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Physical Security of Manual or Paper Records

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AHIMA's Long-Term Care Health Information Practice & Documentation Guidelines



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Physical Security of Manual/Paper Records





  • When the healthcare organization maintains all or portions of the record electronically they must have a security plan with policies and procedures that delineate how the facility will safeguard the premises, the exterior and interior of the building from unauthorized physical access and the software and equipment therein from unauthorized physical access, tampering, and theft.  The software must have a method of tracking access.
  • When the healthcare organization uses a manual record system they likewise must have protections of the record, including a manual record-tracking system, out guides and/or requisition slips are used consistently to indicate records removed from the files.
  • When the healthcare organization maintains portions of the record electronically, a system shall be used to indicate in the paper record that specific documentation is maintained elsewhere, and how to access that documentation.  Electronic access shall be granted based on assigned access privileges.
  • The process for accessing manual and electronic records shall be known by employees who would have such access or may be requested to identify methods of accessing and tracking both the manual and electronic health records


Security Measures for Record Check Out-Manual


One of the most important physical security measures that must be in place in every long term care facility is a record sign-out system (log-out and/or outguides) for all types of medical records. Not only do the systems have to be in place, but they must also be enforced to be effective. Health information staff should monitor the sign-out practices and assure that records are returned promptly.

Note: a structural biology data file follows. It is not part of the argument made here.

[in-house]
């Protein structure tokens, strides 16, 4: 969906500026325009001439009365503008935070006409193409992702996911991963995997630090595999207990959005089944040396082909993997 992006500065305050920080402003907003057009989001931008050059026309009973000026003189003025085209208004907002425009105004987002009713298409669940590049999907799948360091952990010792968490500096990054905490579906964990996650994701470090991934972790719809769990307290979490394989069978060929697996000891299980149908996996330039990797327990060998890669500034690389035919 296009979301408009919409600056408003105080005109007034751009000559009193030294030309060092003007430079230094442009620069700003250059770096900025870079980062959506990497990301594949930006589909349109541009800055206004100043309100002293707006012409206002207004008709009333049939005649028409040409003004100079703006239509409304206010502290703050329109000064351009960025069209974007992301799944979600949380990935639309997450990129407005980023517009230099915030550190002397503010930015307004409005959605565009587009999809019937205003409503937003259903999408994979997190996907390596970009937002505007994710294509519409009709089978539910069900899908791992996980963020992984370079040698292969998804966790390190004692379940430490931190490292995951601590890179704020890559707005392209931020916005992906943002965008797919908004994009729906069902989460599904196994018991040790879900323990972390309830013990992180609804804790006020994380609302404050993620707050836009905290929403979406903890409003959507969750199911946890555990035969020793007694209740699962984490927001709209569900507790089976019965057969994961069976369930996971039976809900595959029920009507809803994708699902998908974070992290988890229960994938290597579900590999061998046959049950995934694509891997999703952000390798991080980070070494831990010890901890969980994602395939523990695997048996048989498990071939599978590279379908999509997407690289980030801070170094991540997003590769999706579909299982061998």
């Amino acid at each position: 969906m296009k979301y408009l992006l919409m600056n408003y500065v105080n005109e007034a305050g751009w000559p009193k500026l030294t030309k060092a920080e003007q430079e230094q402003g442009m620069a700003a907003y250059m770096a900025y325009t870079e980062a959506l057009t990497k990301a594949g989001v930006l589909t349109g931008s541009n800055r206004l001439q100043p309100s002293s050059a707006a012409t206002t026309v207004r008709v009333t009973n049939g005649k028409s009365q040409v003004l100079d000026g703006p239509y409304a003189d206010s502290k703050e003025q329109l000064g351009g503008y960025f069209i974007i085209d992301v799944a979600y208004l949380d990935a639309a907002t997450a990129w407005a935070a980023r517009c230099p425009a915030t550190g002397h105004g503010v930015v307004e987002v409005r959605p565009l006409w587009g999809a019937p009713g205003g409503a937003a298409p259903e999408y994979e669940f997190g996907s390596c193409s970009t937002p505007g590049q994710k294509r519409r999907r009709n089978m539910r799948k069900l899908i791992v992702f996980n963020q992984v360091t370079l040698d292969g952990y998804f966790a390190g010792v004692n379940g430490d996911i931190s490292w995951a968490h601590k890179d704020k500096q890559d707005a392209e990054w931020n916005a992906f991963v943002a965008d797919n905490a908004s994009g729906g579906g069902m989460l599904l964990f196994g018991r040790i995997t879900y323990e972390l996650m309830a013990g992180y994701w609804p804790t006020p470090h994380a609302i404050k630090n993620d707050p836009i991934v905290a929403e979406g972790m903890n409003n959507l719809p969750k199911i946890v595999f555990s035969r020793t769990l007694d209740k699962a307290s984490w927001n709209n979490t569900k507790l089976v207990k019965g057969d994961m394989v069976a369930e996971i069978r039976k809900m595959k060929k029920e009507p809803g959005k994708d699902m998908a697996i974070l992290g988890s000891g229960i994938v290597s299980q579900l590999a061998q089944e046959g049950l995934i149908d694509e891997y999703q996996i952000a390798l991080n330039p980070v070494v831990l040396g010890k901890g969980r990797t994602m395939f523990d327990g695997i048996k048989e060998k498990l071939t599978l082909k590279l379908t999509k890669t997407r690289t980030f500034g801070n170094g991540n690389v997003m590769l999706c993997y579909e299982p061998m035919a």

• Active Records: Outguides or a sign-out system must be in place on all nursing stations. Charts should not leave the unit without being signed out. Outguides work well because they are placed in the chart rack where the chart was removed. The authorized person who took the record must be identified along with the date and location.
  • Overflow Records: Regardless of where overflow records are located in the facility, there must be a sign-out process to identify when a record has been removed, who took the record, and where it is located.
  • Discharge Records: A sign-out system must be in place when a record is removed from the health information department or record storage area.


Maintaining Security of Electronic Record Access




  • When the healthcare organization uses electronic record access control procedures for verifying access authorization, regular review of audit logs, system activity, access reports, and security incident tracking reports are used consistently to monitor for intrusion or any unauthorized access.
  • Training on the organization’s electronic record security is provided to all healthcare employees empowered to request or who may receive requests to access to health records.


Facilities with electronic records or hybrid (partially electronic) records must establish policies and procedures for verifying access authorizations before granting physical access, which include documented instructions for validating the access privileges of an individual before granting those privileges. Need-to-know (Minimum Necessary) procedures for personnel access should be defined so that a user shall have access only to the data needed to perform a particular function.  Need-to-know is also a criterion for removal of user accounts included in the requirements for termination procedures. Staff members should not be allowed access to information beyond the scope of their current job functions.


A computer role based access grid should be established that delineates both the access privileges and limitations based on the employee’s position. Access privileges must be able to be changed as changes in the system, applications or forms are implemented or changes in access needs for individuals or classes of employees change.


Information must also be classified to indicate what level of access control is indicated


For example:


  • Public = No restrictions on access; Examples brochures, Notice of Privacy Practices
  • Internal = Access by employees only, based on need to know; Examples: policies and procedures
  • Confidential = Role based Access only; Protected Health Information;
  • Sensitive = Role Base Assigned Access only ; HIV test results, Psychiatric or Alcohol Abuse